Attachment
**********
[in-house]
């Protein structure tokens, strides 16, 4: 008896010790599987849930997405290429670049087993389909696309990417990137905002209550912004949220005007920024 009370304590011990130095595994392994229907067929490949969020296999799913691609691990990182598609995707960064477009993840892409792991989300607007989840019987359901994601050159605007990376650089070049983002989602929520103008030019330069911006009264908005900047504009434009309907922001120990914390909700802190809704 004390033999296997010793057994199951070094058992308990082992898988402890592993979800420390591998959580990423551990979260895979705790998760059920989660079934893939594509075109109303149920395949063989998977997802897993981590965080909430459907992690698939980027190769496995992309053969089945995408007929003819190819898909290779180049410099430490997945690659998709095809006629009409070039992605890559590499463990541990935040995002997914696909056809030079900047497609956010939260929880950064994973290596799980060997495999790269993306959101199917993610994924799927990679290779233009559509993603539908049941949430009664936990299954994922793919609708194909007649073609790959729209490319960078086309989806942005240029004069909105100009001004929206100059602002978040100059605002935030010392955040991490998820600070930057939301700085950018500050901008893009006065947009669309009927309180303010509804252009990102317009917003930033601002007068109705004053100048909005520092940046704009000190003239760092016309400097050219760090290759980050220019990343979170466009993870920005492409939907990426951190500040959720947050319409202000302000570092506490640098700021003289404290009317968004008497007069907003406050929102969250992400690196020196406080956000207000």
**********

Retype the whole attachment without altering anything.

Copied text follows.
[in-house]
């Protein structure tokens, strides 16, 4: 008896010790599987849930997405290429670049087993389909696309990417990137905002209550912004949220005007920024 009370304590011990130095595994392994229907067929490949969020296999799913691609691990990182598609995707960064477009993840892409792991989300607007989840019987359901994601050159605007990376650089070049983002989602929520103008030019330069911006009264908005900047504009434009309907922001120990914390909700802190809704 004390033999296997010793057994199951070094058992308990082992898988402890592993979800420390591998959580990423551990979260895979705790998760059920989660079934893939594509075109109303149920395949063989998977997802897993981590965080909430459907992690698939980027190769496995992309053969089945995408007929003819190819898909290779180049410099430490997945690659998709095809006629009409070039992605890559590499463990541990935040995002997914696909056809030079900047497609956010939260929880950064994973290596799980060997495999790269993306959101199917993610994924799927990679290779233009559509993603539908049941949430009664936990299954994922793919609708194909007649073609790959729209490319960078086309989806942005240029004069909105100009001004929206100059602002978040100059605002935030010392955040991490998820600070930057939301700085950018500050901008893009006065947009669309009927309180303010509804252009990102317009917003930033601002007068109705004053100048909005520092940046704009000190003239760092016309400097050219760090290759980050220019990343979170466009993870920005492409939907990426951190500040959720947050319409202000302000570092506490640098700021003289404290009317968004008497007069907003406050929102969250992400690196020196406080956000207000």